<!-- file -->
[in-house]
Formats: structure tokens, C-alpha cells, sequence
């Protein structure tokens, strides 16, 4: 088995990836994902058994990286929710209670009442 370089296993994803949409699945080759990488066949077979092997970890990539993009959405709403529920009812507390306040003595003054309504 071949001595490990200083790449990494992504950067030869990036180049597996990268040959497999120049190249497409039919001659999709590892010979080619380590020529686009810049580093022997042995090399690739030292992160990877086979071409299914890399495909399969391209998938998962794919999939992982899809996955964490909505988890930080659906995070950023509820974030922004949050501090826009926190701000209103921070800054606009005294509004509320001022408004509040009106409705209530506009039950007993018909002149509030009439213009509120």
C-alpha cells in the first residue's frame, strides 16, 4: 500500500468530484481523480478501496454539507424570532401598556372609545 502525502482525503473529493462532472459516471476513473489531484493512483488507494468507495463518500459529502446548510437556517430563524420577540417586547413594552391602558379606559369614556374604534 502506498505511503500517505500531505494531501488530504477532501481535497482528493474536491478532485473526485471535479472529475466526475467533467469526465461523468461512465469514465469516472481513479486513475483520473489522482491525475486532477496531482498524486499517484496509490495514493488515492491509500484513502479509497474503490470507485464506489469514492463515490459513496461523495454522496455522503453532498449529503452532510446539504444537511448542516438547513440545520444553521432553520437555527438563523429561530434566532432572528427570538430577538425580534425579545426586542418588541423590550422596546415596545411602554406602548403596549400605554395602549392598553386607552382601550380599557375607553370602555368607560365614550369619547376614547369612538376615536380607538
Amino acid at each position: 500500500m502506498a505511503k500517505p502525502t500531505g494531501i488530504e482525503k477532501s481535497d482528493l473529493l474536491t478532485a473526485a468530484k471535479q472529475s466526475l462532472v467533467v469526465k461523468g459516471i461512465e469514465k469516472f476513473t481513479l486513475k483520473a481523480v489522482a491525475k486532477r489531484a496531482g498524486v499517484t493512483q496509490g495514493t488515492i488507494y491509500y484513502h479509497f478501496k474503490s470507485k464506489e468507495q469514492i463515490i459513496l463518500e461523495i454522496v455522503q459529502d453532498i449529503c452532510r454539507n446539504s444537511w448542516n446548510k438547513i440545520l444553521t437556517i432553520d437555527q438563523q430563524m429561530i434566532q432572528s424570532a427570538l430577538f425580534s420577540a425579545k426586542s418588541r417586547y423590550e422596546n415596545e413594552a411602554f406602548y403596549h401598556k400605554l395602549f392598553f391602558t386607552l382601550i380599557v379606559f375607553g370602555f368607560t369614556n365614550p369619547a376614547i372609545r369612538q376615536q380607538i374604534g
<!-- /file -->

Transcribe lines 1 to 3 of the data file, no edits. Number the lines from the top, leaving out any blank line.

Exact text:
[in-house]
Formats: structure tokens, C-alpha cells, sequence
């Protein structure tokens, strides 16, 4: 088995990836994902058994990286929710209670009442 370089296993994803949409699945080759990488066949077979092997970890990539993009959405709403529920009812507390306040003595003054309504 071949001595490990200083790449990494992504950067030869990036180049597996990268040959497999120049190249497409039919001659999709590892010979080619380590020529686009810049580093022997042995090399690739030292992160990877086979071409299914890399495909399969391209998938998962794919999939992982899809996955964490909505988890930080659906995070950023509820974030922004949050501090826009926190701000209103921070800054606009005294509004509320001022408004509040009106409705209530506009039950007993018909002149509030009439213009509120």